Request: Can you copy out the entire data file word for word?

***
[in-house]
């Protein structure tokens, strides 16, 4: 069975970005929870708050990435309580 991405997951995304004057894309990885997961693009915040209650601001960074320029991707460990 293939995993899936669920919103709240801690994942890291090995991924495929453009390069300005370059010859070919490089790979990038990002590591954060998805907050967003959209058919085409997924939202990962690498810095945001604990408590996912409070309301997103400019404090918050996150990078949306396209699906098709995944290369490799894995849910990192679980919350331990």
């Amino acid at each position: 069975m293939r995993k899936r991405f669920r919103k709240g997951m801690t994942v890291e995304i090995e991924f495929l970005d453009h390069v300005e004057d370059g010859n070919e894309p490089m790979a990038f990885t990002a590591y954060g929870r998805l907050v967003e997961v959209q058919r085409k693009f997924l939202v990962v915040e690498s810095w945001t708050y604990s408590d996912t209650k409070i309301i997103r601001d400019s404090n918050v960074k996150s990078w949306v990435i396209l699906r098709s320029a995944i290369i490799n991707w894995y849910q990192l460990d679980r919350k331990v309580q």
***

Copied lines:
[in-house]
């Protein structure tokens, strides 16, 4: 069975970005929870708050990435309580 991405997951995304004057894309990885997961693009915040209650601001960074320029991707460990 293939995993899936669920919103709240801690994942890291090995991924495929453009390069300005370059010859070919490089790979990038990002590591954060998805907050967003959209058919085409997924939202990962690498810095945001604990408590996912409070309301997103400019404090918050996150990078949306396209699906098709995944290369490799894995849910990192679980919350331990």
């Amino acid at each position: 069975m293939r995993k899936r991405f669920r919103k709240g997951m801690t994942v890291e995304i090995e991924f495929l970005d453009h390069v300005e004057d370059g010859n070919e894309p490089m790979a990038f990885t990002a590591y954060g929870r998805l907050v967003e997961v959209q058919r085409k693009f997924l939202v990962v915040e690498s810095w945001t708050y604990s408590d996912t209650k409070i309301i997103r601001d400019s404090n918050v960074k996150s990078w949306v990435i396209l699906r098709s320029a995944i290369i490799n991707w894995y849910q990192l460990d679980r919350k331990v309580q």